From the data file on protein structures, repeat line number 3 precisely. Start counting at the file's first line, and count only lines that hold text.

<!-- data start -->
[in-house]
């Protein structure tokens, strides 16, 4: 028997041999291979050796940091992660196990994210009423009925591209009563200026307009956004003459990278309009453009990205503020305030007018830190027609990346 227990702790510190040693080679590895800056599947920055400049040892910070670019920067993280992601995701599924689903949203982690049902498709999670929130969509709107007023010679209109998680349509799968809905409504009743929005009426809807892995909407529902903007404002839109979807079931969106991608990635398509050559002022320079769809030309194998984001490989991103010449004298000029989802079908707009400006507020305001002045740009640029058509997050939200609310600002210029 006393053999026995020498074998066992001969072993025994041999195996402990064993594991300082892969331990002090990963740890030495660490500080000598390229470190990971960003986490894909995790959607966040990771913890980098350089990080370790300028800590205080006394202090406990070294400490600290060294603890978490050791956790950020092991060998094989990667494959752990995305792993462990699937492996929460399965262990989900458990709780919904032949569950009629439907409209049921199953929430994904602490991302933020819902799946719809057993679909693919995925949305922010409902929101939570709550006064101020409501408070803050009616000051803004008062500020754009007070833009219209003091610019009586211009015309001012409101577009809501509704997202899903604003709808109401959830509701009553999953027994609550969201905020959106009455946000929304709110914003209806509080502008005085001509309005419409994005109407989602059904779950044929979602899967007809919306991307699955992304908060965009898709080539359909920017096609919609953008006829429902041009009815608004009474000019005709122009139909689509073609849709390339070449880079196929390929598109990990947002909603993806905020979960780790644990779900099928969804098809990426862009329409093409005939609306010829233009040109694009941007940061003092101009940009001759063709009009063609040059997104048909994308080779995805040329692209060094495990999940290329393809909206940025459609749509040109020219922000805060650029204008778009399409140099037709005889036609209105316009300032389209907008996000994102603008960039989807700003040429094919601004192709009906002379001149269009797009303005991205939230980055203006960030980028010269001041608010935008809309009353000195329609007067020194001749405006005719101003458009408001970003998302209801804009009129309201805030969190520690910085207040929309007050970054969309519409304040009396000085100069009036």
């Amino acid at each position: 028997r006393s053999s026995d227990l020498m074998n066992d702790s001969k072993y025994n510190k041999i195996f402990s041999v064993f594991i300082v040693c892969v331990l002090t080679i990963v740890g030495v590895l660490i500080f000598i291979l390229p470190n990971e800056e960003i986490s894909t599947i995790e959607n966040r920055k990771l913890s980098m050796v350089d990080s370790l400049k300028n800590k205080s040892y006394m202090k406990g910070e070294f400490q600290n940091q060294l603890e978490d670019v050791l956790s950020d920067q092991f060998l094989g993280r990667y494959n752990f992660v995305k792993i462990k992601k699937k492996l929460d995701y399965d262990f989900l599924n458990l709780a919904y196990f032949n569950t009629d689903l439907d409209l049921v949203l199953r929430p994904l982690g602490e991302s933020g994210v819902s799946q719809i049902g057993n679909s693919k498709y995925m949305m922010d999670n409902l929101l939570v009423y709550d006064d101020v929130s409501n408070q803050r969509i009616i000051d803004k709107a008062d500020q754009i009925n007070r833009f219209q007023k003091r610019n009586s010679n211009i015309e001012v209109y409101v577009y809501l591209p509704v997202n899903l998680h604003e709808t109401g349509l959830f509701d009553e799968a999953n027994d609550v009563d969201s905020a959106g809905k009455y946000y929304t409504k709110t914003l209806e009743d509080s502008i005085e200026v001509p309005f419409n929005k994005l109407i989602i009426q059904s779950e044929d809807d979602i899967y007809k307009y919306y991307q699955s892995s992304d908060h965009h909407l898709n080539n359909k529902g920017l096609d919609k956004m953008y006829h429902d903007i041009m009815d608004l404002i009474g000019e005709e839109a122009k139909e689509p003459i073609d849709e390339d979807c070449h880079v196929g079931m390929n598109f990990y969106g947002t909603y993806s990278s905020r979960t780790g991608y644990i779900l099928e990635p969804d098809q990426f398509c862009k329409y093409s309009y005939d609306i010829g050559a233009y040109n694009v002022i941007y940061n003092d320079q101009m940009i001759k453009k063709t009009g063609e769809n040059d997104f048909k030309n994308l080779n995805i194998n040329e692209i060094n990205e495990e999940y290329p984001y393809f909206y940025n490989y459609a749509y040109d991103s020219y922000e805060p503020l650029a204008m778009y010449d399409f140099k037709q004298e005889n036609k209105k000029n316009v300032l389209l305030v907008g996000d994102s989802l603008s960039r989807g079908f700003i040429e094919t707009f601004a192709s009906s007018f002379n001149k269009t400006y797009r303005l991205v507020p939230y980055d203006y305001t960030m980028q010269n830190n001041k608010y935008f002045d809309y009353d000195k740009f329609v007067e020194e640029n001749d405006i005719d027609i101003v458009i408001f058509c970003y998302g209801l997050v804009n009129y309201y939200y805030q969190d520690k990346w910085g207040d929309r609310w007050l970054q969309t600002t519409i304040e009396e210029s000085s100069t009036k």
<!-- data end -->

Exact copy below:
């Amino acid at each position: 028997r006393s053999s026995d227990l020498m074998n066992d702790s001969k072993y025994n510190k041999i195996f402990s041999v064993f594991i300082v040693c892969v331990l002090t080679i990963v740890g030495v590895l660490i500080f000598i291979l390229p470190n990971e800056e960003i986490s894909t599947i995790e959607n966040r920055k990771l913890s980098m050796v350089d990080s370790l400049k300028n800590k205080s040892y006394m202090k406990g910070e070294f400490q600290n940091q060294l603890e978490d670019v050791l956790s950020d920067q092991f060998l094989g993280r990667y494959n752990f992660v995305k792993i462990k992601k699937k492996l929460d995701y399965d262990f989900l599924n458990l709780a919904y196990f032949n569950t009629d689903l439907d409209l049921v949203l199953r929430p994904l982690g602490e991302s933020g994210v819902s799946q719809i049902g057993n679909s693919k498709y995925m949305m922010d999670n409902l929101l939570v009423y709550d006064d101020v929130s409501n408070q803050r969509i009616i000051d803004k709107a008062d500020q754009i009925n007070r833009f219209q007023k003091r610019n009586s010679n211009i015309e001012v209109y409101v577009y809501l591209p509704v997202n899903l998680h604003e709808t109401g349509l959830f509701d009553e799968a999953n027994d609550v009563d969201s905020a959106g809905k009455y946000y929304t409504k709110t914003l209806e009743d509080s502008i005085e200026v001509p309005f419409n929005k994005l109407i989602i009426q059904s779950e044929d809807d979602i899967y007809k307009y919306y991307q699955s892995s992304d908060h965009h909407l898709n080539n359909k529902g920017l096609d919609k956004m953008y006829h429902d903007i041009m009815d608004l404002i009474g000019e005709e839109a122009k139909e689509p003459i073609d849709e390339d979807c070449h880079v196929g079931m390929n598109f990990y969106g947002t909603y993806s990278s905020r979960t780790g991608y644990i779900l099928e990635p969804d098809q990426f398509c862009k329409y093409s309009y005939d609306i010829g050559a233009y040109n694009v002022i941007y940061n003092d320079q101009m940009i001759k453009k063709t009009g063609e769809n040059d997104f048909k030309n994308l080779n995805i194998n040329e692209i060094n990205e495990e999940y290329p984001y393809f909206y940025n490989y459609a749509y040109d991103s020219y922000e805060p503020l650029a204008m778009y010449d399409f140099k037709q004298e005889n036609k209105k000029n316009v300032l389209l305030v907008g996000d994102s989802l603008s960039r989807g079908f700003i040429e094919t707009f601004a192709s009906s007018f002379n001149k269009t400006y797009r303005l991205v507020p939230y980055d203006y305001t960030m980028q010269n830190n001041k608010y935008f002045d809309y009353d000195k740009f329609v007067e020194e640029n001749d405006i005719d027609i101003v458009i408001f058509c970003y998302g209801l997050v804009n009129y309201y939200y805030q969190d520690k990346w910085g207040d929309r609310w007050l970054q969309t600002t519409i304040e009396e210029s000085s100069t009036k």